Such legislation affects the prescribing practices of providers in an attempt to reduce diversion of legitimate opiate prescriptions. Statewide registers of controlled substances are available in many states and can help providers track use patterns among patients in an effort to identify those at high risk of abuse or diversion. While increased availability certainly plays a role in opioid abuse, the link between legitimate use and abuse is not well proven. [10, 9]

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Pathophysiology

Activation of opioid receptors results in inhibition of synaptic neurotransmission in the central nervous system (CNS) and peripheral nervous system (PNS). Opioids bind to and enhance neurotransmission at three major classes of opioid receptors. It is also recognized that several poorly defined classes of opioid receptors exist with relatively minor effects.

The physiological effects of opioids are mediated principally through mu and kappa receptors in the CNS and periphery. Mu receptor effects include analgesia, euphoria, respiratory depression, and miosis. Kappa receptor effects include analgesia, miosis, respiratory depression, and sedation.

Two other opiate receptors that mediate the effects of certain opiates include sigma and delta sites. Sigma receptors mediate dysphoria, hallucinations, and psychosis; delta receptor agonism results in euphoria, analgesia, and seizures. The opiate antagonists (eg, naloxone, nalmefene, naltrexone) antagonize the effects at all four opiate receptors.

Common classifications divide the opioids into agonist, partial agonist, or agonist-antagonist agents and natural, semisynthetic, or synthetic. Opioids decrease the perception of pain, rather than eliminate or reduce the painful stimulus. Inducing slight euphoria, opioid agonists reduce the sensitivity to exogenous stimuli. The GI tract and the respiratory mucosa provide easy absorption for most opioids.

Peak effects generally are reached in 10 minutes with the intravenous route, 10-15 minutes after nasal insufflation (eg, butorphanol, heroin), 30-45 minutes with the intramuscular route, 90 minutes with the oral route, and 2-4 hours after dermal application (ie, fentanyl). Following therapeutic doses, most absorption occurs in the small intestine. Toxic doses may have delayed absorption because of delayed gastric emptying and slowed gut motility.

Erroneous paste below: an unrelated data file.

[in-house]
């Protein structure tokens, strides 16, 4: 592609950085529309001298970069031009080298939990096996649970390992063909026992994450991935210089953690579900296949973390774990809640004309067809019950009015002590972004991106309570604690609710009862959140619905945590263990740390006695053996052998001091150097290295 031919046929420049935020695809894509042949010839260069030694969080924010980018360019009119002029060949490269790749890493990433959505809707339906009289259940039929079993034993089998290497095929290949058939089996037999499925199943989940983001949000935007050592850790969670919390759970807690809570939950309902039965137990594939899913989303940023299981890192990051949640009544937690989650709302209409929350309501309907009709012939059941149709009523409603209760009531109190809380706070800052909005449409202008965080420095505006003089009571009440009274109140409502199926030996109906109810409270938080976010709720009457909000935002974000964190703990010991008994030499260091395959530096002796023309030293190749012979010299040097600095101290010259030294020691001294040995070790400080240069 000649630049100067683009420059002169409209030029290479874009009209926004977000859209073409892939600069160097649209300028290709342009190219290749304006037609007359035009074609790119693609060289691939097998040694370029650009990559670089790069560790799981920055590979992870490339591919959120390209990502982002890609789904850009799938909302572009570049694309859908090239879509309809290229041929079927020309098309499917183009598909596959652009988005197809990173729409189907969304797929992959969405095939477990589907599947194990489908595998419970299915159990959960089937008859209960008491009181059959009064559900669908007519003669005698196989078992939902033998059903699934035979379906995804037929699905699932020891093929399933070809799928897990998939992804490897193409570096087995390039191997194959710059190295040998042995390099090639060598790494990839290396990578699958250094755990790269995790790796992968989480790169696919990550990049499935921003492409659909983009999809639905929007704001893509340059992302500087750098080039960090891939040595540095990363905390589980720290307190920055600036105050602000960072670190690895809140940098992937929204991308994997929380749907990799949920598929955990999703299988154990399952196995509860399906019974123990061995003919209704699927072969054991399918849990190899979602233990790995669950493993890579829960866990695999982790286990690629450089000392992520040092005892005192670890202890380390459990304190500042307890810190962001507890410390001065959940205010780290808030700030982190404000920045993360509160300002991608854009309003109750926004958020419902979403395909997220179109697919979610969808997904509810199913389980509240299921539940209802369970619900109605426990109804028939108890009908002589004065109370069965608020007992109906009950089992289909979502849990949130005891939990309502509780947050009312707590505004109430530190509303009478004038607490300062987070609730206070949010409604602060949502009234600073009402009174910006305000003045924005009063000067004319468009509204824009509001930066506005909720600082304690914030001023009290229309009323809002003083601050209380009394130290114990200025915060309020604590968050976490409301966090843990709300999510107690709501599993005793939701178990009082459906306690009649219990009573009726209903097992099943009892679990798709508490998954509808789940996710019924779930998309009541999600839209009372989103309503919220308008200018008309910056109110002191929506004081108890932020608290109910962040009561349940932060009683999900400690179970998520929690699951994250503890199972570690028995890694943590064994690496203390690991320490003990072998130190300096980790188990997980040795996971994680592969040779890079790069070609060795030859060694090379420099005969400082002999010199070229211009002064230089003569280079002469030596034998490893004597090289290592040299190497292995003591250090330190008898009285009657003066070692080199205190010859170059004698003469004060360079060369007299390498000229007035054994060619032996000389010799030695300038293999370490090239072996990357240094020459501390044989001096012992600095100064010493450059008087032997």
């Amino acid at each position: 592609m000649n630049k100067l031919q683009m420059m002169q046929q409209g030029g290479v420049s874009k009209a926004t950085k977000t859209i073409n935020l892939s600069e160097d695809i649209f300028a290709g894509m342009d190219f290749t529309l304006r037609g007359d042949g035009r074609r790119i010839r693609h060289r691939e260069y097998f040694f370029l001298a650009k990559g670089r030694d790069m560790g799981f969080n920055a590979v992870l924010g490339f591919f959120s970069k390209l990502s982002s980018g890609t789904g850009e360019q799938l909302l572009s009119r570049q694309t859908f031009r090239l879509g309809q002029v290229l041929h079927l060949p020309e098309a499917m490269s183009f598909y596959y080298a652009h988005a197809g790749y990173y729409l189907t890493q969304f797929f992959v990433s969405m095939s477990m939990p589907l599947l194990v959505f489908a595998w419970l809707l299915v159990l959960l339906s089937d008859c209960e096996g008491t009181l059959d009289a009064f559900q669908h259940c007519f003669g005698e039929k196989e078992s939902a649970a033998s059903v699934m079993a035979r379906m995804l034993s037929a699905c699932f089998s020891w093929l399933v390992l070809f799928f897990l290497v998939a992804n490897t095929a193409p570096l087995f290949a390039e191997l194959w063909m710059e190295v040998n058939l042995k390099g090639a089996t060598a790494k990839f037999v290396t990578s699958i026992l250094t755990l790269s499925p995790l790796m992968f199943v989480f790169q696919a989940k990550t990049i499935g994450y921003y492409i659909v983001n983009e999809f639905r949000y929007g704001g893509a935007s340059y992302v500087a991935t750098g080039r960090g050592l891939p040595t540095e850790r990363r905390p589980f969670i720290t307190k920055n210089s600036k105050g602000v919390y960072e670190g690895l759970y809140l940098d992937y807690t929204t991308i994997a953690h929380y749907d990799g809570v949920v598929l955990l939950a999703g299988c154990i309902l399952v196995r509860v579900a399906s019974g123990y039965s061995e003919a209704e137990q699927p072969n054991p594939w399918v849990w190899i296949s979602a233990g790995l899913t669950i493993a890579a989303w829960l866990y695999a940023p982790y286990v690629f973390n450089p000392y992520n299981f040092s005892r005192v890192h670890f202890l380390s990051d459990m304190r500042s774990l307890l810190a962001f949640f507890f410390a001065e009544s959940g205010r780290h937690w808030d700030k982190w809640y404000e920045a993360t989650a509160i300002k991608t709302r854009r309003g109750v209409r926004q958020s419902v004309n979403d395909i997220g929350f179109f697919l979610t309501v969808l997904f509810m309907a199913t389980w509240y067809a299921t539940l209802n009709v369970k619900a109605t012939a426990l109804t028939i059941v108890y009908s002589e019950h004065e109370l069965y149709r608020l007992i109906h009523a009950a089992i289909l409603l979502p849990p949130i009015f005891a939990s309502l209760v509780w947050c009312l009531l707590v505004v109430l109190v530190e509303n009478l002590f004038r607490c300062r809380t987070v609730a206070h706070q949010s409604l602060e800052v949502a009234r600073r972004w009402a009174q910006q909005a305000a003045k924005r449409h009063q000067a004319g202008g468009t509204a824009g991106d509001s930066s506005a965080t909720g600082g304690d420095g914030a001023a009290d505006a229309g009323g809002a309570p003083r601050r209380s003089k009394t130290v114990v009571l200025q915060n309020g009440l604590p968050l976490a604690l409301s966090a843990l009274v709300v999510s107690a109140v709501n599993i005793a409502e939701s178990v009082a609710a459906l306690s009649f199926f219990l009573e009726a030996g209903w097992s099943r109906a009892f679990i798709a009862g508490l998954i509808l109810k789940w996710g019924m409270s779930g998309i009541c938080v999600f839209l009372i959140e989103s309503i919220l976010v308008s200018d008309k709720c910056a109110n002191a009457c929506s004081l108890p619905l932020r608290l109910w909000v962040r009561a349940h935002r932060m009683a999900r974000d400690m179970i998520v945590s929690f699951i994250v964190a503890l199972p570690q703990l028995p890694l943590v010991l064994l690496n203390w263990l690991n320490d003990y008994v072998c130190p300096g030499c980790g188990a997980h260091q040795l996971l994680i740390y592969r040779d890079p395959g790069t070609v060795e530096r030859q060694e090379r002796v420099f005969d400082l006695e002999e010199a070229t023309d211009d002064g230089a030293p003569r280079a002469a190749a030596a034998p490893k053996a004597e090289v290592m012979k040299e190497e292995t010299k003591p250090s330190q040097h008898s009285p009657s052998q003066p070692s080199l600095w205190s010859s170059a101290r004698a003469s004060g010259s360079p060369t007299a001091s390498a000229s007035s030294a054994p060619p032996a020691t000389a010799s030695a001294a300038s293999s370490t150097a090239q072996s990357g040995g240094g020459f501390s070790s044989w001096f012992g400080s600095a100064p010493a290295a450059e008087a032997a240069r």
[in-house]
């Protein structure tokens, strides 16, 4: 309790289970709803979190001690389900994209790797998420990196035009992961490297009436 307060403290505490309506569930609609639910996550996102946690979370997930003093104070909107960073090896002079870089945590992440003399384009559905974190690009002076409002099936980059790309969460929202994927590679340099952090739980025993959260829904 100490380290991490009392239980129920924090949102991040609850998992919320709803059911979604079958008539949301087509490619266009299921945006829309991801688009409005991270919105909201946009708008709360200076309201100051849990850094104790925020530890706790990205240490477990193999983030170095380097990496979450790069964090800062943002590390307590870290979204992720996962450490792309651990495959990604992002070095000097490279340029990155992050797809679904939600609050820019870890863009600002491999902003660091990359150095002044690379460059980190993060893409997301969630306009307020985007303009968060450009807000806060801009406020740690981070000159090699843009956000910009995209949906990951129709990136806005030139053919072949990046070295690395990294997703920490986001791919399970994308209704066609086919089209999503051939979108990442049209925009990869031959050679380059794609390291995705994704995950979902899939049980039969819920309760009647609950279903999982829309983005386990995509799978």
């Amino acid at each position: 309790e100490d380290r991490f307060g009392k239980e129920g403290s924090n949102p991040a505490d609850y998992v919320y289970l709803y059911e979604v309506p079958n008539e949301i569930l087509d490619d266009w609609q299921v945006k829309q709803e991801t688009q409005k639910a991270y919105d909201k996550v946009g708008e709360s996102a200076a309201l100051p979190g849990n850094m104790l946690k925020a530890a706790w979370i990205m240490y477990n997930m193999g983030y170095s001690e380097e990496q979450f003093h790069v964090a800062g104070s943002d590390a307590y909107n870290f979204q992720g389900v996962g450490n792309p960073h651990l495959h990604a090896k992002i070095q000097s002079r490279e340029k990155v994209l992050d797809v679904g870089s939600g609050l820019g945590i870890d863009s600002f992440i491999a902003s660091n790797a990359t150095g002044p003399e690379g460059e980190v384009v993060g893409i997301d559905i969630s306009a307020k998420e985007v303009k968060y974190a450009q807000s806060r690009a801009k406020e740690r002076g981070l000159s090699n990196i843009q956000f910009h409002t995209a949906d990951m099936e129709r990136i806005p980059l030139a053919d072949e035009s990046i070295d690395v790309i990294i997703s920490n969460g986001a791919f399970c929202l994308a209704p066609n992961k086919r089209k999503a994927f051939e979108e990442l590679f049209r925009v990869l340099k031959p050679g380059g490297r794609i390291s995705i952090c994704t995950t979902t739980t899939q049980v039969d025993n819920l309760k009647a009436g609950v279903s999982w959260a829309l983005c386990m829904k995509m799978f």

Most opioids are metabolized by hepatic conjugation to inactive compounds that are excreted readily in the urine. Certain opioids (eg, fentanyl, buprenorphine) are more lipid soluble and can be stored in the fatty tissues of the body. All opioids have a prolonged duration of action in patients with liver disease (eg, cirrhosis) because of impaired hepatic metabolism. This may lead to drug accumulation and opioid toxicity.

The hepatic CYP2D6 enzyme metabolizes codeine, converting it to its active metabolite, morphine. Individuals who carry more than two normal-function copies of the CYP2D6 gene—so-called ultrarapid metabolizers—can metabolize codeine to morphine more rapidly and more completely, and thus may develop morphine toxicity even with normal doses of codeine. [11] Tramadol is also metabolized by CYP2D6, and ultrarapid metabolizers are at increased risk for opioid toxicity from it. [12]

Opiate metabolites are excreted in the urine. Impaired renal function can lead to toxic effects from accumulated drug or active metabolites (eg, normeperidine).

Long-acting opioids also may increase mortality from cardiorespiratory and other causes. In a retrospective cohort study between 1999 and 2012 of Tennessee Medicaid patients with chronic noncancer pain and no evidence of palliative or end-of-life care, prescription of long-acting opioids for chronic noncancer pain, compared with anticonvulsants or cyclic antidepressants, hazard ratios were 1.64 for total mortality, 1.65 for cardiovascular deaths, and 4.16 during the first 30 days of therapy. [13]

 

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Epidemiology

United States

Opioids are prescribed widely, often in concert with other analgesics, including nonsteroidal anti-inflammatory drugs (NSAIDs), acetaminophen or muscle relaxants. The overall opioid prescribing rate in the United States peaked and leveled off from 2010-2012 and has been declining since 2012. Despite significant decreases, the amount of opioids prescribed in 2015 remained approximately three times as high as in 1999, although rates varied substantially across the country. In 2017, almost 58 opioid prescriptions were written for every 100 Americans. [14]